An original member of the Italian Autonomia group Negri wrote together with many other famous autonomists associated with the "autonomia" movement of Italian workers, students and feminists of the 1960s and 70s, including Raniero Panzieri, Mario Tronti, Sergio Bologna, Romano Alquati, Mariarosa Dalla Costa and Francois Berardi. He later wrote for Futur Antérieur (Future Perfect) with people such as Paul Virno.
Best known as the author, with Michael Hardt, of (English, PDF), the Italian moral and political philosopher Antonio Negri (date tk)is currently serving out a felony conviction, on charges that he and his writings were "moral culpable" in acts of violence stemming from his advocacy or "armed insurrection" against the Italian state during the 1960s and 1970s. Negri returned voluntarily returning from a 14-year exile in France in 1997, after having been elected to the legislature while imprisoned and released on grounds of parliamentary immunity.
The prolific, iconoclastic, cosmopolitan, highly original and often dense and difficult philosophy writings of Negri attempt to come to critical terms with most of the major world intellectual movements of the past half-century, in the service of a new Marxist analysis of capitalism. The controversial thesis of , that the globalization and informatization of world markets since the late 1960s has produced an unprecedented historical development what he calls "the real subsumption of social existence by capital" touches rather directly and forcefully upon a number of issues related to the Information Society, the Network Economy, and globalization, which may account for the relatively high degree of mainstream interest it attracted when it was published in 2000.
Empire has grown in influence since its publication in 2000 and has inspired many projects around the world. Some of these include Noborders, Libre Society, Neuro, D-A-S-H, Kein.org and many others. The sequel to Empire (which was rumoured to be called Multitude) is due to be published in 2004.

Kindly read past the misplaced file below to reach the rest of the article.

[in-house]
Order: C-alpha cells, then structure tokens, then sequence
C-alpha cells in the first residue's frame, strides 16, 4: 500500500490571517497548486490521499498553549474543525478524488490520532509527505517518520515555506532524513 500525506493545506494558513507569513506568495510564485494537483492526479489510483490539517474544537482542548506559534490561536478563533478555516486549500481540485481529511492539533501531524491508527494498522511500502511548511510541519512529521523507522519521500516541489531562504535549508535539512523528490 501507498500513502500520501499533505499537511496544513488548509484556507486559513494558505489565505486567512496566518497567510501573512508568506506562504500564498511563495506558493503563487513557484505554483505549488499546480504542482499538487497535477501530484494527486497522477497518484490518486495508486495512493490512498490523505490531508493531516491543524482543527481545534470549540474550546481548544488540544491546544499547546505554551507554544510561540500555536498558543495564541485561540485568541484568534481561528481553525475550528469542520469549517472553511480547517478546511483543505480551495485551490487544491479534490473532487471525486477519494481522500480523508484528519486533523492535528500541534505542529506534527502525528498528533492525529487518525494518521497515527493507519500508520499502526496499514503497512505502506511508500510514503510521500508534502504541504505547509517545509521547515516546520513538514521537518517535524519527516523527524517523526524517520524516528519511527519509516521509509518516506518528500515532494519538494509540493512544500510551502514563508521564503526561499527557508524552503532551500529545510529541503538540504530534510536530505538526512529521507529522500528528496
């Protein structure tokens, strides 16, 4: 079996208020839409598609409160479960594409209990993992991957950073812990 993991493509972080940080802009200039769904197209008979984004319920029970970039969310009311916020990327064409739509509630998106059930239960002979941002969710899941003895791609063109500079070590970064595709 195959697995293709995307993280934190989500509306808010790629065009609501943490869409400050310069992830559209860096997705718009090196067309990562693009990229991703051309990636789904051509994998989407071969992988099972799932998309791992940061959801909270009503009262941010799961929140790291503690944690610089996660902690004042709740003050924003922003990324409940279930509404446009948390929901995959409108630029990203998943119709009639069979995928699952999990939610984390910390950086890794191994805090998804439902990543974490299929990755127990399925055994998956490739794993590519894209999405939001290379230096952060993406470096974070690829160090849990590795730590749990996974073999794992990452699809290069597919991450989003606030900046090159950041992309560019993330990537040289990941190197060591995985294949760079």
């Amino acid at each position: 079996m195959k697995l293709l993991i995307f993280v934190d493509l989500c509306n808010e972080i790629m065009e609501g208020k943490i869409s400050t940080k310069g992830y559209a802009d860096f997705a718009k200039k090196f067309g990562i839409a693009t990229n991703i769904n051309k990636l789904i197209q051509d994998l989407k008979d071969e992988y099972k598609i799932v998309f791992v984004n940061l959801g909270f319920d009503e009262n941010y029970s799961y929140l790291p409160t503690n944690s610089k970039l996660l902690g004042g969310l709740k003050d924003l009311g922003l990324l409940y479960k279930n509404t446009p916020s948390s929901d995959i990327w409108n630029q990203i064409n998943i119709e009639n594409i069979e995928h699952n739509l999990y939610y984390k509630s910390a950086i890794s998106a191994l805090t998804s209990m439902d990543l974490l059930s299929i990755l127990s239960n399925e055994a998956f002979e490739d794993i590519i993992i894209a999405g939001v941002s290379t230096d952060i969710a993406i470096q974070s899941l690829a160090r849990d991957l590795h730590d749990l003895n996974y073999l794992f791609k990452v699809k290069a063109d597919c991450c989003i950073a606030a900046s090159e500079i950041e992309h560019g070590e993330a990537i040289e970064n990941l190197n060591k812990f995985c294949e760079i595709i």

The passage toward an informational economy necessarily involves a change in the quality and nature of labour. This is the most immediate sociological and anthropological implication of the passage of economic paradigms. Today information and communication have come to play a foundational role in production processes. [cite]
In fact, Negri's involvement in the early 1950s with the Catholic Worker movement and liberation theology seems to have left a permanent mark upon his thought: His most recent work, Time for Revolution (2003), relies heavily on themes drawn from Augustine of Hippo and Baruch Spinoza, and might rather be described as an attempt to found the City of God without the aid of the "transcendental illusions" and the "theology of Power" that he finds in thinkers as disparate as Martin Heidegger and John Maynard Keynes, extending and attempting to correct the critique of ideology as false consciousness set forth by Karl Marx.
Although he acknowledges the influence of Michel Foucault, David Harvey's The Condition of Post Modernity (1989), Frederic Jameson's Postmodernism or the Cultural Logic of Late Capitalism (1991) and Deleuze & Guattari;'s , Negri is on the whole extremely dismissive of postmodernism, whose only value, in his estimation, is that it has served as a symptom of the historical transition whose dynamics he and Hardt set out to explain in Empire.
(Points of contact with contemporary non-Marxist thought, esp. on globalization)